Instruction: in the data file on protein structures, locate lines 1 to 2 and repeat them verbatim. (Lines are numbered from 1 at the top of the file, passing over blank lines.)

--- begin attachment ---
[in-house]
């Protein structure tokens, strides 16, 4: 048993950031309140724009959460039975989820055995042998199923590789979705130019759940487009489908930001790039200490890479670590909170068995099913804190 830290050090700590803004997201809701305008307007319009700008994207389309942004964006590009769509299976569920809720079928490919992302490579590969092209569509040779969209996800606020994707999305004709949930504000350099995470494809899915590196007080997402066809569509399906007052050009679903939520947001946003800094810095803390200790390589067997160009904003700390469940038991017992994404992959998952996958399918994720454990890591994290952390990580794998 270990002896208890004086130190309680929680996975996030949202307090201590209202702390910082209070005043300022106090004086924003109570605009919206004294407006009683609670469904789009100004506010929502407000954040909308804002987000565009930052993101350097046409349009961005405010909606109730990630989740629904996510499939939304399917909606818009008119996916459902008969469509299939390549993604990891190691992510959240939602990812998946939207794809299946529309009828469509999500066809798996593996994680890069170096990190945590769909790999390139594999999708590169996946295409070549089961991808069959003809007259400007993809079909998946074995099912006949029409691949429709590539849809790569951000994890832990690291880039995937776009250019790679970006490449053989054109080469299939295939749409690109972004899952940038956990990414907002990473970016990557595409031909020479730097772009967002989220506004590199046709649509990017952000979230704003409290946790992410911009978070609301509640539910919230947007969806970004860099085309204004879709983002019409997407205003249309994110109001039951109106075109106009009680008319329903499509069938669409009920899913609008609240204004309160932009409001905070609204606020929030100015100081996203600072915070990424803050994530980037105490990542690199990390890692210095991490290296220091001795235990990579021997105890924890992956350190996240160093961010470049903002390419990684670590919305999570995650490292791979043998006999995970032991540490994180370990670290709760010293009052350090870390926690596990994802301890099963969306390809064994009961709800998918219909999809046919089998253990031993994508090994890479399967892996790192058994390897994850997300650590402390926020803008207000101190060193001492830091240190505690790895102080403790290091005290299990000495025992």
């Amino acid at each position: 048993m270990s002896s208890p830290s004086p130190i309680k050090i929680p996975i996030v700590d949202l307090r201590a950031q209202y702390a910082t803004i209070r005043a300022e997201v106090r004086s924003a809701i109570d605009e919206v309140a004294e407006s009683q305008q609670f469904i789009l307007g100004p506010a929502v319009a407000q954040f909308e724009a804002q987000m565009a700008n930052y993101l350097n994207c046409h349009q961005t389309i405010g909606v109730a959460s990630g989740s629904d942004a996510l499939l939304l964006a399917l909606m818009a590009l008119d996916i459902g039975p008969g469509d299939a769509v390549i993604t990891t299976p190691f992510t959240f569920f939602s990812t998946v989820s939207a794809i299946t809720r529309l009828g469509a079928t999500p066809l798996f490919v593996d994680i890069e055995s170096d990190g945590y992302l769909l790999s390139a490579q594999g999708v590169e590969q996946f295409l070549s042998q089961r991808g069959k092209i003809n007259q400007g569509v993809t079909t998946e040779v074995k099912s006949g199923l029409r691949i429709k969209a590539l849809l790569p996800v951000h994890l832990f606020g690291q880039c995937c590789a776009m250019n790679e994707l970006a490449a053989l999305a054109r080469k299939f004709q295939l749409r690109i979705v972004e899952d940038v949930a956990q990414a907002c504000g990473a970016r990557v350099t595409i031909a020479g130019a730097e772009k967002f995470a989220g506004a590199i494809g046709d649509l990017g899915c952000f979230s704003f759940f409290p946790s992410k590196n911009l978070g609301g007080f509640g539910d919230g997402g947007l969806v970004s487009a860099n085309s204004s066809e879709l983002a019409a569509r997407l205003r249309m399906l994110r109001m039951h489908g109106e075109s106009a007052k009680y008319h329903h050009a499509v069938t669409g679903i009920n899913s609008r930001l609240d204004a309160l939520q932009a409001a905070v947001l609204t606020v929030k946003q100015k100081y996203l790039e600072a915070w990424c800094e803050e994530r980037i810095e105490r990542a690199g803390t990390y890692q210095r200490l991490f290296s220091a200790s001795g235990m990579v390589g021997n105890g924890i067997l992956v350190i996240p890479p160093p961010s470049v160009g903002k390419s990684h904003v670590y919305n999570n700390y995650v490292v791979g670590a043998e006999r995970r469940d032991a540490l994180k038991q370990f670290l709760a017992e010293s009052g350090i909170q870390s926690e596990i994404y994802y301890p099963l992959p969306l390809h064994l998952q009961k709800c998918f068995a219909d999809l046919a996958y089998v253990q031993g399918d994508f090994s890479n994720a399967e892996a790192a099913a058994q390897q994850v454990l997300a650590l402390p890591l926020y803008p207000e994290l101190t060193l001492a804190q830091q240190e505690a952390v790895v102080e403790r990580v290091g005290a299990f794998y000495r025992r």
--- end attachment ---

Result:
[in-house]
């Protein structure tokens, strides 16, 4: 048993950031309140724009959460039975989820055995042998199923590789979705130019759940487009489908930001790039200490890479670590909170068995099913804190 830290050090700590803004997201809701305008307007319009700008994207389309942004964006590009769509299976569920809720079928490919992302490579590969092209569509040779969209996800606020994707999305004709949930504000350099995470494809899915590196007080997402066809569509399906007052050009679903939520947001946003800094810095803390200790390589067997160009904003700390469940038991017992994404992959998952996958399918994720454990890591994290952390990580794998 270990002896208890004086130190309680929680996975996030949202307090201590209202702390910082209070005043300022106090004086924003109570605009919206004294407006009683609670469904789009100004506010929502407000954040909308804002987000565009930052993101350097046409349009961005405010909606109730990630989740629904996510499939939304399917909606818009008119996916459902008969469509299939390549993604990891190691992510959240939602990812998946939207794809299946529309009828469509999500066809798996593996994680890069170096990190945590769909790999390139594999999708590169996946295409070549089961991808069959003809007259400007993809079909998946074995099912006949029409691949429709590539849809790569951000994890832990690291880039995937776009250019790679970006490449053989054109080469299939295939749409690109972004899952940038956990990414907002990473970016990557595409031909020479730097772009967002989220506004590199046709649509990017952000979230704003409290946790992410911009978070609301509640539910919230947007969806970004860099085309204004879709983002019409997407205003249309994110109001039951109106075109106009009680008319329903499509069938669409009920899913609008609240204004309160932009409001905070609204606020929030100015100081996203600072915070990424803050994530980037105490990542690199990390890692210095991490290296220091001795235990990579021997105890924890992956350190996240160093961010470049903002390419990684670590919305999570995650490292791979043998006999995970032991540490994180370990670290709760010293009052350090870390926690596990994802301890099963969306390809064994009961709800998918219909999809046919089998253990031993994508090994890479399967892996790192058994390897994850997300650590402390926020803008207000101190060193001492830091240190505690790895102080403790290091005290299990000495025992």